Back to Nature (Published on - Feb. 22, 2007)
Ancient lands
Photo by Rick Tremmel
This feisty raccoon, surrounded by ancient shells and fossils, doesn’t realize he’s dining at a mound site of an ancient Tocobago village.
Imagine your backyard without modern landscaping. Picture your neighborhood without buildings, roads or vehicles.

As if you could be suddenly transported back 9,000 to 12,000 years, try to visualize what life was like on the very land you walk and play upon today.

Imagine what it may have looked like to view 14-foot-tall mammoths grazing where our front yards are groomed today. Sabertooth tigers stealthily hunting while sloths the size of elephants grazed upon meadows.

Among the many other animals that are larger ancestors to the mammals we have today, were giant moose and beavers as large as bears. Mastodon, tapir, box turtle, deer, diamondback rattlesnake, opossum, and raccoon lived on what we call home today.

Did you know that Pinellas County was also bountiful in aboriginal activity with more than 1,800 historical and archaeological sites listed in the Florida Site File? Some of these sites are historical structures, but others are where aboriginals hunted and lived. Numerous sites are ancient Indian mounds. Scientific records indicate that pre-historic Indians of Florida inhabited this area as far back as 12,000 years ago.

Florida’s Paleo-Indians (12,000 B.C.) hunted animals with spears and rocks.

Pre-ceramic Archaic Indians (6500 B.C.) living along the west coast of Florida were fishermen and gatherers. They hunted small animals such as rabbits and deer and also gathered roots, berries and leaves.

The Potters – Ceramic Archaic (2000 B.C.) were the people of the Florida Transitional Period, i.e. the Deptford Culture, Manasota Culture, Glades Culture. This was a time of cultural change, variations in lifestyle and a fairly extensive network of trade routes between the peoples that encouraged individualized trades.

Florida Transitional (1000 B.C.) built many inland villages and trade routes. “Pottery tempered with sand and limestone.” (“Indian Mounds, You Can Visit” by I. Mac Perry).

The Fishers (300 A.D.) were the Weedon Island culture. Much has been discovered about these people through the clues they left behind at burial sites and ancient villages. Hunters and plant gatherers, these people also traveled great distances to trade.

Some of the traditions of later Indians can be traced back to this culture such as the Black Drink Ceremony, Pipe Ceremonies, Burial Ceremonies and the development of totemic clans. The Black Drink was a concentrated caffeine drink made from a shrub that can be found in our gardens today, Yaupon, Ilex vomitoura Aiton.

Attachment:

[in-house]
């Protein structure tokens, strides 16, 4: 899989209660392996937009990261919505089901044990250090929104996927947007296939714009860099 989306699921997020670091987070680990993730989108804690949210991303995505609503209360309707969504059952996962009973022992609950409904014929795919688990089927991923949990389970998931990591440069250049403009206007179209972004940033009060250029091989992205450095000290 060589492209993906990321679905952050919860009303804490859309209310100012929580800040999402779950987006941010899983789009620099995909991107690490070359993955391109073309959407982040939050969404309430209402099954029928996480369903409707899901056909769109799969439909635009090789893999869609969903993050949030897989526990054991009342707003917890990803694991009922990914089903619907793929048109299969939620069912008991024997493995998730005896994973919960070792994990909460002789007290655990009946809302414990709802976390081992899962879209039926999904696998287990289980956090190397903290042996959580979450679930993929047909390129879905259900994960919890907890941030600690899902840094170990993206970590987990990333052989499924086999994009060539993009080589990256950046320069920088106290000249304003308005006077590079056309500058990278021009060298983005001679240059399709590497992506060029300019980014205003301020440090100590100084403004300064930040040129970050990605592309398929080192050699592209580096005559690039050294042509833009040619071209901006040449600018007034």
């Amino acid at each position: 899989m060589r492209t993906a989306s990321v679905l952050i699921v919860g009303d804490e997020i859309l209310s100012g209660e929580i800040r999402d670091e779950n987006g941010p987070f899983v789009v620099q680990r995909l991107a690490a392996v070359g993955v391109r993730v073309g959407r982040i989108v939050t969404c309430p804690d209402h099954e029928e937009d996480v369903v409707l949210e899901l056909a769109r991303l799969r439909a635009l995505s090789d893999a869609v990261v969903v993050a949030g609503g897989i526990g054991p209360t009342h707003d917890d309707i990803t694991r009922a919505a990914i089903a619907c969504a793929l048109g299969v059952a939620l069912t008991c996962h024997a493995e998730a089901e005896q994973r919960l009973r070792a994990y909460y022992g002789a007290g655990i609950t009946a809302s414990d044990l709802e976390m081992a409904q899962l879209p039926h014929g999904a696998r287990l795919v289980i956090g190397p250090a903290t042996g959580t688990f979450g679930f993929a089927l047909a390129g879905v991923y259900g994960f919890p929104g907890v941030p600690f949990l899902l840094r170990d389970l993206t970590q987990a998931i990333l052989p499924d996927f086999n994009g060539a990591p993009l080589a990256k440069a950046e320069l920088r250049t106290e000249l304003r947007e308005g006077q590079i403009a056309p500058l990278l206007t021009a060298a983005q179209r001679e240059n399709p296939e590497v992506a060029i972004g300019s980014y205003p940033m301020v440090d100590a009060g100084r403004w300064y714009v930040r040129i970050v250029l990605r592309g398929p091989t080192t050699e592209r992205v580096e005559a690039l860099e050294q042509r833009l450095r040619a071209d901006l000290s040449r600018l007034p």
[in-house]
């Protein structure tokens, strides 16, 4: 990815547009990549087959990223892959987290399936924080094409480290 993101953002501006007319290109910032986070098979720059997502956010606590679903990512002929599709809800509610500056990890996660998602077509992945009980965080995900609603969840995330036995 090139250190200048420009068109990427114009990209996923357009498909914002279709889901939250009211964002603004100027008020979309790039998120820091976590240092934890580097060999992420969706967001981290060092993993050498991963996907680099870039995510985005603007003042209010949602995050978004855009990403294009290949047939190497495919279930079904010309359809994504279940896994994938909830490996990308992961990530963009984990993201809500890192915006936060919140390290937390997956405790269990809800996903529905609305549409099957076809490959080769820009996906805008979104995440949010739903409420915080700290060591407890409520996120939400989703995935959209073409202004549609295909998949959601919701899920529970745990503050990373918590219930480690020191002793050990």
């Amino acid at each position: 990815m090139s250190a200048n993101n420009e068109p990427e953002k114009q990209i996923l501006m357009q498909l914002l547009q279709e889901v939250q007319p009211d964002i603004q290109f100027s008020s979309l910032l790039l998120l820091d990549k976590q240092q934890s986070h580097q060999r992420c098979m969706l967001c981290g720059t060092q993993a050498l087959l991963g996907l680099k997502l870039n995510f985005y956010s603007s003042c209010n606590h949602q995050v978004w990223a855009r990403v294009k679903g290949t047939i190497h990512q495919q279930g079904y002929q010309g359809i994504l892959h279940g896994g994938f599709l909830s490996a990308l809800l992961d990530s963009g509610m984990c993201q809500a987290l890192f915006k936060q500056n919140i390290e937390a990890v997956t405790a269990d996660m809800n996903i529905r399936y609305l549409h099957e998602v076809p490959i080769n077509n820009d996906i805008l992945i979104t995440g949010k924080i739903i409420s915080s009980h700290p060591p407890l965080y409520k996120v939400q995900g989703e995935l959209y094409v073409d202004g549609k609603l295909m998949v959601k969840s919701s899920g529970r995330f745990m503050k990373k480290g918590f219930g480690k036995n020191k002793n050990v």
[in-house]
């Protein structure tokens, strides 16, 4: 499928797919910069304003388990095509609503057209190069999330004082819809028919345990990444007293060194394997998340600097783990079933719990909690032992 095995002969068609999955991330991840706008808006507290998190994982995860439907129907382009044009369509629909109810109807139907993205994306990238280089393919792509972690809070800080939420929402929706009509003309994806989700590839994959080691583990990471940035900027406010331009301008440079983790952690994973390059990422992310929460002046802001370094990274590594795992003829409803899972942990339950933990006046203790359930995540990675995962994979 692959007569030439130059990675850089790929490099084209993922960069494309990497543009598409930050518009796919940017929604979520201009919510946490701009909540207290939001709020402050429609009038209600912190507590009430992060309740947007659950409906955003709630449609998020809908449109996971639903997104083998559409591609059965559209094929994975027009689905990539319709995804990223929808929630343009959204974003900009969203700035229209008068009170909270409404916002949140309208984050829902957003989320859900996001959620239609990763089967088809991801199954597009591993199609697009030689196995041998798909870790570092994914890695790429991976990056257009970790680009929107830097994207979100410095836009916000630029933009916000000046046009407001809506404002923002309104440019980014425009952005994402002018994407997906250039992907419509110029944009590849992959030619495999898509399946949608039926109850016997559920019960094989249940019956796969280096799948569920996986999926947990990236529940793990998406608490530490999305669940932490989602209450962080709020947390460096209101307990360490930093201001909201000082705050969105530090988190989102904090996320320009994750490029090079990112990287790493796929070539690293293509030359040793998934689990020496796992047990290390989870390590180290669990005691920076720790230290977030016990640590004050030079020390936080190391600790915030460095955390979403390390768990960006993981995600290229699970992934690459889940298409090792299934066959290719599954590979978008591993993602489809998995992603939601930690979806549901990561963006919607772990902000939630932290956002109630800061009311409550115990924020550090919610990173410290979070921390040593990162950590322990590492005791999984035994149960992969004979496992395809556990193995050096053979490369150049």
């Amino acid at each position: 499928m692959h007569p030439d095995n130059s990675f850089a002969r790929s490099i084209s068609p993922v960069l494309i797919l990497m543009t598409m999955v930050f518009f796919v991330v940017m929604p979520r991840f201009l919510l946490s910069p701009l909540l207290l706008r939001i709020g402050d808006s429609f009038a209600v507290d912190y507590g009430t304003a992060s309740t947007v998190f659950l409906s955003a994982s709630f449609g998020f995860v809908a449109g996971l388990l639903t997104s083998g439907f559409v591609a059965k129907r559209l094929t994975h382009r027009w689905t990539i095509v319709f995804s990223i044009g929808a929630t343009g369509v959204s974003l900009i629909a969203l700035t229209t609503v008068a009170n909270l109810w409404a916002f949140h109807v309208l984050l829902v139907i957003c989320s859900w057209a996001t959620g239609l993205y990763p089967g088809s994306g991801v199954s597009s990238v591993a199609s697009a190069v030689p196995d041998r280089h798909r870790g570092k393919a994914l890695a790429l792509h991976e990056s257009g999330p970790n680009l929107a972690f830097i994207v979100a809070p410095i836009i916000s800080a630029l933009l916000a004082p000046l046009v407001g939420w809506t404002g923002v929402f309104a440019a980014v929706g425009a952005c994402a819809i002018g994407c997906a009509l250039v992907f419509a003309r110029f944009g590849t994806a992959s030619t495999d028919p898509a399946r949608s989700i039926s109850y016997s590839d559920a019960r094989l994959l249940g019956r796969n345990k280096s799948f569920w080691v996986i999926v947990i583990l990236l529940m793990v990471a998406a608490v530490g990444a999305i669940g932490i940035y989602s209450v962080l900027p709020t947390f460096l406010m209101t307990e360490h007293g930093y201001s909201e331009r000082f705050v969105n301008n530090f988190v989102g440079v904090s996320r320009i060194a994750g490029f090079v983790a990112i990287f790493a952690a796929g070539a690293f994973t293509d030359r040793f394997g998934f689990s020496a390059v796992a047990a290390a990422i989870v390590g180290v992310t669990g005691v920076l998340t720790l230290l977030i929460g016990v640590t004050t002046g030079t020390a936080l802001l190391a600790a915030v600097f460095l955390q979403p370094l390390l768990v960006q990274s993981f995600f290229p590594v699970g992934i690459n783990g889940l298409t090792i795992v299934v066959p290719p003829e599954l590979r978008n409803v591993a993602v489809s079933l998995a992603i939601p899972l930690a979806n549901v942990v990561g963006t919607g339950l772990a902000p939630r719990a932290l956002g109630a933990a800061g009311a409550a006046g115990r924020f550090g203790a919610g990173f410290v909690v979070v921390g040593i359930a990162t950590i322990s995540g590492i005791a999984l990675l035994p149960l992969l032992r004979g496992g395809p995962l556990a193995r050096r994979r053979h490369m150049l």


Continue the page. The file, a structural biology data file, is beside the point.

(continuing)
Archaeologists discovered stone and clay pipes and pottery from this period in Florida. Some of the pipes from the Weedon Island culture reveal an artistic handling of stone carved into natural images.

The Mound Builders (1000 A.D.) were the Mississippian Indians. In our area they were called the Safety Harbor people with the tribal name of Tocabaga. These people built mounds for ceremony, temples, and burials, caches of discarded shells and bones and to house the chief.

In 1528, Panfilo de Narvaez was the first non-Indian to explore the United States. From the moment Narvaez raised the Spanish flag at the Jungle Prada site, Florida was changed forever. Acknowledging himself as governor, he then began to brutally harm and kill the Indians, which set precedence for Indian/white relations from that era on.

Today mounds give us a glimpse into the past of how our landscape and nature may have appeared 1,000 years ago and more. Visiting these sites provide wonderful opportunities for parents to teach their children about our past.

There are several areas in Pinellas County where one can visit for a day: Arrowhead Middens, Tierra Verde Burial Mound, Maximo Point Mounds, Canton Street Midden, Pinellas Point Temple Mound, Pinellas Point Midden, Narvaez Mounds at Jungle Prada, Bayshore Homes Midden, John’s Pass Burial Mound, Barrier Island Mounds, Bay Pines Mounds, Weedon Island Mounds, Safety Harbor Mounds, Philippe Park Temple Mound and Middens, Safford Burial Mound, Anclote Temple Mound, Dunedin Temple Mound, Clearwater Shell Midden and Four Mile Bayou Village.

Please remember it’s unlawful to remove anything from these historic archaeological sites. Be respectful when visiting these sites. Take only pictures. Leave only footprints.

For more information visit and

For an in-depth description of mounds and where to find them, purchase a copy of “Indian Mounds, You Can Visit” by I. Mac Perry. Indian Mounds is one of the most comprehensive, informative and well written books on ancient mounds in our area.

In less than 500 years we’ve drastically changed our natural surroundings until we’re ravaged by brushfires, water shortages, sinkholes, air, noise and water pollution and unexplained violence. These people lived in harmony with this same land for more than 10,000 years. Studying our past helps us find answers and connections for our challenging future … back to nature.

Karen can be reached at

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